Perhaps what people miss is the feeling that tinkering with tech will put them on the cutting edge of performance, will move them into the unequally-distributed future. But the same thing is now diversion, mere art, and that's not what they care about.

It's true, though, that the iPhone made gadgets boring. It's striking, when you look at the products released around that time and for years thereafter, just how astronomically ahead of the game Apple was in 2007. Read the rest

$70 Hackintosh matches MacBook Pro

Snazzy Labs built a startlingly powerful Mac with only $70—editing the video above on it to prove it!

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The $7 vertical ergonomic mouse is not awful

I suffer from mild RSI: a warning to stop, but one that goes away when I do stop. The trigger is using a mouse for extended periods. The alternatives for general everyday computer use aren't great for my work habits, which center on precise pointing and clicking, so I'm in the bad habit of mousing until the ache begins, stopping, then picking it right back up later. I'd never tried a vertical mouse in the past because my malfunction is mild, the ergonomic improvements aren't clear, and they tend to be expensive. But the OJA Wireless Vertical Ergonomic mouse is only $6.99 on Amazon, so I decided to give it an impulse-buy shot.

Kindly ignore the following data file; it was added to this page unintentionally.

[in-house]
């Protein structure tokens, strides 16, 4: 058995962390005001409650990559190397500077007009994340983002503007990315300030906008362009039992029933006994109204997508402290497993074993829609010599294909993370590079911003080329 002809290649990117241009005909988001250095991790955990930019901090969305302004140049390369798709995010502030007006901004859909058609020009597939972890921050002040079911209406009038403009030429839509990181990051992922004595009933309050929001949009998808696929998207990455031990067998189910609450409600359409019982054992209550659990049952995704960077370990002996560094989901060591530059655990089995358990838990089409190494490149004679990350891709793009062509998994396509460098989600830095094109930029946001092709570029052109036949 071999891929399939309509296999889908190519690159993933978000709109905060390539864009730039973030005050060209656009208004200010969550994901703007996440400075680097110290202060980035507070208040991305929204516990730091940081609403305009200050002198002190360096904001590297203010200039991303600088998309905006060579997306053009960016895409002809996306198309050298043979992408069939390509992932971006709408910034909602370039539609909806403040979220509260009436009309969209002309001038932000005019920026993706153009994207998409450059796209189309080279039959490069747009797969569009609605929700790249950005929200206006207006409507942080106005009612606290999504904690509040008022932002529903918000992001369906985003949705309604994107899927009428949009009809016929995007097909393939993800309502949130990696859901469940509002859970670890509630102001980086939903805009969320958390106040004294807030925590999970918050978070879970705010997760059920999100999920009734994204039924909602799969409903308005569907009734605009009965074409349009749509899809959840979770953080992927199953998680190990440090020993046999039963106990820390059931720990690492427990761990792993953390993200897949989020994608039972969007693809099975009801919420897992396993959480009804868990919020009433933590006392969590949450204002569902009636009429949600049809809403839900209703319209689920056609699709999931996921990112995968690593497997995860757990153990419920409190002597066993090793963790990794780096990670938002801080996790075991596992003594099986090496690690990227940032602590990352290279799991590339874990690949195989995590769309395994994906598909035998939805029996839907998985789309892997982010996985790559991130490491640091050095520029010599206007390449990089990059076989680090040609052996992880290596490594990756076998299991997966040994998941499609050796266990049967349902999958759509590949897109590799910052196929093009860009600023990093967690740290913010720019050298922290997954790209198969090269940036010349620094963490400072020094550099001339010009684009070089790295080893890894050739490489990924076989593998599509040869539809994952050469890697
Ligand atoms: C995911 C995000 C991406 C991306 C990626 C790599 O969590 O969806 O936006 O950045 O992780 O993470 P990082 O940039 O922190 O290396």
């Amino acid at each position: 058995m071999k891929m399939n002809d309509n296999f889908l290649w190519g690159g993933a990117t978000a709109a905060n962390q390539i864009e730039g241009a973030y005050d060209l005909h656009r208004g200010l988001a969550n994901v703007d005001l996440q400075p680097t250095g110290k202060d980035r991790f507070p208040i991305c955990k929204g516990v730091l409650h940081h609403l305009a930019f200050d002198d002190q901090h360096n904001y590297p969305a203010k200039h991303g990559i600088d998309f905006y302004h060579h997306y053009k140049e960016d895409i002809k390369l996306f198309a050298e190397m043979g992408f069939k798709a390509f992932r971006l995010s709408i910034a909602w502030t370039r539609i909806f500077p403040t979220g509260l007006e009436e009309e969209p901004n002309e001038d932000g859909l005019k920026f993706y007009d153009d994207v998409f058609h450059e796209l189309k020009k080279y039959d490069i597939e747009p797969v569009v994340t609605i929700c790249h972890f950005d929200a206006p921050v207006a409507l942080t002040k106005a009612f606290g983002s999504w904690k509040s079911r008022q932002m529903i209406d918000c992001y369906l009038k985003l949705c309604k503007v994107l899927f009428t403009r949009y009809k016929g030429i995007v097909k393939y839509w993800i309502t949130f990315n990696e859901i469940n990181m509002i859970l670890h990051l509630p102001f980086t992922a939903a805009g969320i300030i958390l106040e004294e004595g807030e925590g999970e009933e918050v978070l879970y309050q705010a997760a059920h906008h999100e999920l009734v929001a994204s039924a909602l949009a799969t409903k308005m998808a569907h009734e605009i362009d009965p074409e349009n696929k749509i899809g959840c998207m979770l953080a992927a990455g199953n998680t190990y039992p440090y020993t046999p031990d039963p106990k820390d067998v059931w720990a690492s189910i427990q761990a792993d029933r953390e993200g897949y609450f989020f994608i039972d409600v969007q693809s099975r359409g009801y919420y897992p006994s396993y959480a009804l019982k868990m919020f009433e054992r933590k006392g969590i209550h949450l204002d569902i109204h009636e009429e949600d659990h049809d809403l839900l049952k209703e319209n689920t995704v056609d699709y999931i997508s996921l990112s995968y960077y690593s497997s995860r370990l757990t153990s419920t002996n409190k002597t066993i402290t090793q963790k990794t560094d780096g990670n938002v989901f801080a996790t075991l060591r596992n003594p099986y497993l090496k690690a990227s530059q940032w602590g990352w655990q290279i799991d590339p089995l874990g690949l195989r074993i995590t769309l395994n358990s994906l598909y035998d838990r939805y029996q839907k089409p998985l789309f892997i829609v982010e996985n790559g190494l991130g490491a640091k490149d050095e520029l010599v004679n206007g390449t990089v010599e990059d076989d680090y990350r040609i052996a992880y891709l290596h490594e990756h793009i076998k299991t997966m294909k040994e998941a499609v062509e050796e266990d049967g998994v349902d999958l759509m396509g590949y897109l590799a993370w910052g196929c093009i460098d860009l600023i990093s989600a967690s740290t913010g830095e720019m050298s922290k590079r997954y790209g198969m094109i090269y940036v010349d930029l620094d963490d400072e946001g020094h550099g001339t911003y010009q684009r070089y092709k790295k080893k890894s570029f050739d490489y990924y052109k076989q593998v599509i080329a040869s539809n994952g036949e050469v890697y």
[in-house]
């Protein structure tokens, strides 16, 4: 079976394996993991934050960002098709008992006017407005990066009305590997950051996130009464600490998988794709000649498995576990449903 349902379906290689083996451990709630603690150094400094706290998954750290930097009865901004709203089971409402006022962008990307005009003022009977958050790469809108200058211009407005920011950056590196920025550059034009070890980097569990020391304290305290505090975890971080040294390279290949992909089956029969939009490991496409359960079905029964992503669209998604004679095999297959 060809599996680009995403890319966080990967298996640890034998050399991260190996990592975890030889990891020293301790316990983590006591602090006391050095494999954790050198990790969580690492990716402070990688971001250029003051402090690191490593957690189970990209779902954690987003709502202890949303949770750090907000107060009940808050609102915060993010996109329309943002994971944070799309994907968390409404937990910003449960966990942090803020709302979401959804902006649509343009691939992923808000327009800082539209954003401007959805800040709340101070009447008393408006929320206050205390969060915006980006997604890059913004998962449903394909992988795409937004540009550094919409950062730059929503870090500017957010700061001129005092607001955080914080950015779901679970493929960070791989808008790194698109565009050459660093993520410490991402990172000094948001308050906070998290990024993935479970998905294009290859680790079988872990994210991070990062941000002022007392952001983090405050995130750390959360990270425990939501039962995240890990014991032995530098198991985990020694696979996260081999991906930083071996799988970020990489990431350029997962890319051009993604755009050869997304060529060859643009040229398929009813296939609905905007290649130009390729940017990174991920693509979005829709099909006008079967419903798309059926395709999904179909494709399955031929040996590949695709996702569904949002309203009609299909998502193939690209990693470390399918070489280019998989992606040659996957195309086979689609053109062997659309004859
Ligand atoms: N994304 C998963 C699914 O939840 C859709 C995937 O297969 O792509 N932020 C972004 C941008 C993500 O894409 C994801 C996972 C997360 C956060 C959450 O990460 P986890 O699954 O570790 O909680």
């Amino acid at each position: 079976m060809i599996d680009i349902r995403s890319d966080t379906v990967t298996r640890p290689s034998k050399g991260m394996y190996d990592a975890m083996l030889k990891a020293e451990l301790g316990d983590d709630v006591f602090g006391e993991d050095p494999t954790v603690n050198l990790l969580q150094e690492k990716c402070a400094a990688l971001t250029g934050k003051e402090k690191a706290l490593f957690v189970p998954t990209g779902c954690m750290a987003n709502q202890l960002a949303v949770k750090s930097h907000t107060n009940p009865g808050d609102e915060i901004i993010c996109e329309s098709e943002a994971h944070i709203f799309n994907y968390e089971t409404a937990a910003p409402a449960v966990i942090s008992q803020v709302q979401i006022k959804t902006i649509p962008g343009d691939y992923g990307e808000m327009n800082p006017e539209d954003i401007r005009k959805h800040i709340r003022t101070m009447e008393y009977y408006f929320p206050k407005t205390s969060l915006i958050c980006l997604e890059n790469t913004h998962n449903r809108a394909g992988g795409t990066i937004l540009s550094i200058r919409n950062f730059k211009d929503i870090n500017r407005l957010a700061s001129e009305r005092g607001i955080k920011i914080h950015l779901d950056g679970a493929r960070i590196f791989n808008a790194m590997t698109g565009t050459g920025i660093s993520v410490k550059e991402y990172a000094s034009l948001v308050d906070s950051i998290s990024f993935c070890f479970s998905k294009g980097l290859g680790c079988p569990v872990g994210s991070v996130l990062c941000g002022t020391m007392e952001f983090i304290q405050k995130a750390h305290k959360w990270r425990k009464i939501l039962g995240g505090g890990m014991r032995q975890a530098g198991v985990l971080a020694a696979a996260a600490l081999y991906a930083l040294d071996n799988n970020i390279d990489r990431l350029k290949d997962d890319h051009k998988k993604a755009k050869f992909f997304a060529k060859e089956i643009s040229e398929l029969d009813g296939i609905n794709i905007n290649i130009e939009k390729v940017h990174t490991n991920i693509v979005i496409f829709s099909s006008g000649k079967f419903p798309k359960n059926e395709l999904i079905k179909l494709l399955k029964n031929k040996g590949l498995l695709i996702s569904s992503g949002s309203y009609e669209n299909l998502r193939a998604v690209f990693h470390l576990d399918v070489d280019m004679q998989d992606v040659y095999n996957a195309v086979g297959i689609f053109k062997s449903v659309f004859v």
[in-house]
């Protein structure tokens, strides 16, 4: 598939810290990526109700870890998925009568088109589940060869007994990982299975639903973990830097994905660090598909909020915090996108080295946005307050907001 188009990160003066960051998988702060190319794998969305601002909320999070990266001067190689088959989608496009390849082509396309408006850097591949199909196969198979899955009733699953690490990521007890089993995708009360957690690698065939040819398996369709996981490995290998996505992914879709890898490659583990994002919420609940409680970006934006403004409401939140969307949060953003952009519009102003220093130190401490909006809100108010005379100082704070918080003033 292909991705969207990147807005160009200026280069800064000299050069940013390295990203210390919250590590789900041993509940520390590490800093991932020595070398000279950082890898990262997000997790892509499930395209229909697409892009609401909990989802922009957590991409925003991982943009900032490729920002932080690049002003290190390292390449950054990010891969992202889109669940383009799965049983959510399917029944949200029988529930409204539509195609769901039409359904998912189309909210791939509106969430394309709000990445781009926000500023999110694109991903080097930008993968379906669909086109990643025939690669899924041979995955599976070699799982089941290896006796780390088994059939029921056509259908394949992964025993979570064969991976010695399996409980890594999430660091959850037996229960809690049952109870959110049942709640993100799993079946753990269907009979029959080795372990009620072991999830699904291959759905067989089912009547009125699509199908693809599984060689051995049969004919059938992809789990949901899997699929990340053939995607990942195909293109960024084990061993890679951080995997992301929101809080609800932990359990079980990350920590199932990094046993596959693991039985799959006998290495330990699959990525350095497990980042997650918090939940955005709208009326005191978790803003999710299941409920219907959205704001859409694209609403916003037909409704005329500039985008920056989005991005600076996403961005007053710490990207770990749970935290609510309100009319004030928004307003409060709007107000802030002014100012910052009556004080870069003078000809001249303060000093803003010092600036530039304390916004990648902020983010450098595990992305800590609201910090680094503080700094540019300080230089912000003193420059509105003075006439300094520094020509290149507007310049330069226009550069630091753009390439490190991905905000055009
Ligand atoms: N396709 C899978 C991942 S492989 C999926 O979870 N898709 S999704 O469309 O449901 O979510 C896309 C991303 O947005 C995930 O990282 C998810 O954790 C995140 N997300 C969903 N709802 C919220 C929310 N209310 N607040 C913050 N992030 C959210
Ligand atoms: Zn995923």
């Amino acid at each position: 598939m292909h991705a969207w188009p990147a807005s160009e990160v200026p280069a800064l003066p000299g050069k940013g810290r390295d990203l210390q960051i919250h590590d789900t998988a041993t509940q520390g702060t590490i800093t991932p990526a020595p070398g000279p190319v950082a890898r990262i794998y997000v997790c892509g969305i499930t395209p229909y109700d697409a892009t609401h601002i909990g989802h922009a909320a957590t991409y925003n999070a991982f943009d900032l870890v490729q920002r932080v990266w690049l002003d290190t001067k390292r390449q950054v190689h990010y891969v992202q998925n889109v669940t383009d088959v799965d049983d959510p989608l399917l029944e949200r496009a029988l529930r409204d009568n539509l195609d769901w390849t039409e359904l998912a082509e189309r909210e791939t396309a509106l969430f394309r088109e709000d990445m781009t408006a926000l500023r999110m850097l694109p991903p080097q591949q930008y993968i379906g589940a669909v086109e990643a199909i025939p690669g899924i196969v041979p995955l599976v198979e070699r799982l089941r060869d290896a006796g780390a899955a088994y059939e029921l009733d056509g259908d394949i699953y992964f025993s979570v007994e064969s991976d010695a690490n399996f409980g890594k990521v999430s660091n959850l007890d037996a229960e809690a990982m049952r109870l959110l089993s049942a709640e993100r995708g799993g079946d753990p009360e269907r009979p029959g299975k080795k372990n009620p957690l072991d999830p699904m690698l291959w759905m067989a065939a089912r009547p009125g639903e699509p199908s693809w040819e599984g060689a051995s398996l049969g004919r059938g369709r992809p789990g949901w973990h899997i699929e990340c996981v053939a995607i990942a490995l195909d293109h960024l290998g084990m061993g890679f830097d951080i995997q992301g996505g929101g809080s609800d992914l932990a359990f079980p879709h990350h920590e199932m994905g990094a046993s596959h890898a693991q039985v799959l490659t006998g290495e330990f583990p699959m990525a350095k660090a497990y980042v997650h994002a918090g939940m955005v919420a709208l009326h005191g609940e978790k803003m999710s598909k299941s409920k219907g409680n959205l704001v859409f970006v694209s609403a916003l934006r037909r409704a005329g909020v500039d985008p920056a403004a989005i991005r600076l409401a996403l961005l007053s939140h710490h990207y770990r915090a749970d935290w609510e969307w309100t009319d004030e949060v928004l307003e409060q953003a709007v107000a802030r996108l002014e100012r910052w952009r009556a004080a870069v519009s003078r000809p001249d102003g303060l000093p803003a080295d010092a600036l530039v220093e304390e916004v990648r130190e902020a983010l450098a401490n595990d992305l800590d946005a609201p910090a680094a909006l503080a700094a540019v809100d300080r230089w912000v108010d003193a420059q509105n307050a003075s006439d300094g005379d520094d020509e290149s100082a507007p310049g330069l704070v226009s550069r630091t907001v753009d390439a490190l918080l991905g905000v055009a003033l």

I imagined it would be an absolutely terrible mouse, but expected that I could at least use it long enough to see if the enormous vertical wedge shape of it would be good for my hand. As it happened, this thing is probably good enough to keep, with only a couple of slightly annoying issues holding me back.

From the design, it appears to be a knockoff of something by Logitech, with dark gray satin plastic, chrome trim on the mousewheel, and large dimensions all around. It's wireless (a provided USB dongle fits inside the mouse for storage) and charges via USB cable. There two thumb buttons in addition to the usual left, right and wheel buttons. There's a DPI switch and an a power toggle underneath. The photos on the Amazon page depict it with FCC and CE symbols that are not in fact present on the device. Read the rest